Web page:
The 309bhp Audi SQ5 is the first ever diesel-powered S model, and it has finally arrived on British roads
Ignore the fact it wears an S badge, and the SQ5 is a fantastic car. Not only is it fast off the line and in-gear, but it grips and handles better than a standard Q5 without losing too much comfort or refinement. The problem is, drivers expect things from S models that this Audi simply doesn’t deliver – namely focused handling and frantic, raucous acceleration.
The new Audi SQ5 is the manufacturer's first-ever S-badged SUV, and also the first diesel-powered S model. We’ve already driven it on the Continent, but now we’ve tried it in the UK.
This super-SUV is seriously quick, and there’s not much else like it on UK roads. Power is from a 3.0 twin-turbodiesel, which allows for 0-62mph in 5.1 seconds. Amazingly, that’s six-tenths quicker than the Porsche Cayenne Diesel S.
With the smooth eight-speed auto box providing shifts, you get a huge surge of torque and impressive throttle response. It’s surprising just how quickly the SQ5 builds speed, not least because it never feels frantic.
The diesel sounds very much like a quiet petrol engine, which further removes the driver from the process. The good news is that Audi has managed to keep running costs comparably low, with economy of 41.5mpg and CO2 emissions of 179g/km.
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Alterations to the SQ5’s chassis aren’t as widespread as you’d expect, with suspension that’s 30mm lower and stiffer the only noteworthy change. Despite that, the whole car feels far more responsive and resistant to body roll.
There’s much more grip, too, giving the SQ5 handling that you’d expect from a Cayenne. But the major difference between them is involvement: the Porsche has a lot more steering feedback.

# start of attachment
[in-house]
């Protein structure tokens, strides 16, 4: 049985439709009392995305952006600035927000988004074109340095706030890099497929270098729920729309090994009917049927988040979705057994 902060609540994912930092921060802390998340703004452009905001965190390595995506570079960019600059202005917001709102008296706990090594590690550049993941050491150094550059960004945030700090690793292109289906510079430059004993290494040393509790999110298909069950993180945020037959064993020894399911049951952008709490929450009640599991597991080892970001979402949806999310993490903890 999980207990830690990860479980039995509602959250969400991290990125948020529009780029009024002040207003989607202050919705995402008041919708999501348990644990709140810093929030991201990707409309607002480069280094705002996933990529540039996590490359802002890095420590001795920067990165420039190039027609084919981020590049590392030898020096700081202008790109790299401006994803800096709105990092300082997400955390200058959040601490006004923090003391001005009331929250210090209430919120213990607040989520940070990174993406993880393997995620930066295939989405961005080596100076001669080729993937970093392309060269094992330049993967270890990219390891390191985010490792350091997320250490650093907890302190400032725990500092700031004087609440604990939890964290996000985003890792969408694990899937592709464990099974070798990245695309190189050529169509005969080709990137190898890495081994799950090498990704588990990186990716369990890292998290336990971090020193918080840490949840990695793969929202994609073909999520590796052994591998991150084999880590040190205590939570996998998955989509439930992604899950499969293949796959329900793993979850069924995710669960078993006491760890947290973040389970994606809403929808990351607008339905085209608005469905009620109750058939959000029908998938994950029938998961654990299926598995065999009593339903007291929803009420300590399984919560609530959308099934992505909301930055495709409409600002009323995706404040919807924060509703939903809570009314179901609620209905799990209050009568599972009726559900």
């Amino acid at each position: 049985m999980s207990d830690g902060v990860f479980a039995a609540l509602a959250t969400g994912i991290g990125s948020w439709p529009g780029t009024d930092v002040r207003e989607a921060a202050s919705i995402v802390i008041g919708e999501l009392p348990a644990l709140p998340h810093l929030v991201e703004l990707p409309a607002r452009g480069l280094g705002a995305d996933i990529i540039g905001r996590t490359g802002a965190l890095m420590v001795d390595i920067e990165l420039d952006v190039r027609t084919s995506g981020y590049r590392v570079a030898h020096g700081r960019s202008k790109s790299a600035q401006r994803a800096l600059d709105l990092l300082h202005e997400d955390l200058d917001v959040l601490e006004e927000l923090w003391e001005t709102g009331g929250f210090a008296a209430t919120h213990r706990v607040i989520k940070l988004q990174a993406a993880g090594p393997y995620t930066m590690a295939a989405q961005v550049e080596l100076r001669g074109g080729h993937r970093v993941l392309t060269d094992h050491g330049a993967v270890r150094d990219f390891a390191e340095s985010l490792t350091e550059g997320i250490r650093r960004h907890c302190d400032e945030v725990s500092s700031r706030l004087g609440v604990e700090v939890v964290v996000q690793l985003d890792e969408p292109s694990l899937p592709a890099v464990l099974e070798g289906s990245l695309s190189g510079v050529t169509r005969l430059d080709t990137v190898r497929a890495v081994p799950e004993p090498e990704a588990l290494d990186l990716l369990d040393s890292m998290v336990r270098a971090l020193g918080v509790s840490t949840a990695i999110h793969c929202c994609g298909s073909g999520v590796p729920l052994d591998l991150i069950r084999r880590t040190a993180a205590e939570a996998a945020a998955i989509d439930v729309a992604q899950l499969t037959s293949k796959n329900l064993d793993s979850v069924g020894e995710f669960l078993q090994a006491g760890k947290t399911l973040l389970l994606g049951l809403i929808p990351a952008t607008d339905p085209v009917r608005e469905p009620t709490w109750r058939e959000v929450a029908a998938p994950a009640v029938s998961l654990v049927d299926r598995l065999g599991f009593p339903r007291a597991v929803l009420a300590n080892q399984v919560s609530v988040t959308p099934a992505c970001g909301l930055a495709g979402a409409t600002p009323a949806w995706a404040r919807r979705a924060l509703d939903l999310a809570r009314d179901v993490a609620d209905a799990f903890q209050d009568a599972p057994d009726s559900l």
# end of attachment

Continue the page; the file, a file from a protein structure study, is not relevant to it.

Drivers can tweak the engine, gearbox and steering response via the Drive Select system, yet this doesn’t do much to increase excitement. Although slightly quicker responses and heavier steering are noticeable, not much else is different.
The good news is the Audi still rides extremely comfortably. You’ll be jiggled about a little more than in a standard Q5, but it never feels like a firm sports car. Add in the excellent refinement, and the SQ5 makes a very solid case for itself as a capable long-distance machine.
From behind the wheel, you get the sense that this car is trying hard to hide its sporting potential, and the same could be said of its exterior styling.
A couple of subtle S badges, large 20-inch alloy wheels and a slightly extended rear spoiler are the only changes over the standard model – as well as the trademark silver mirrors.
Funnily enough, the way the car looks is a perfect metaphor for how it drives. This definitely isn’t a pumped-up, loud and stiffly sprung Q5 for enthusiasts – it’s a rapid, capable soft-roader.
But it’s far from being the only performance diesel SUV. The BMW X3 xDrive 35d M Sport matches the 5.7-second 0-62mph time of the Cayenne Diesel S, and also costs a good bit less than the £44,055 Audi, at £42,895.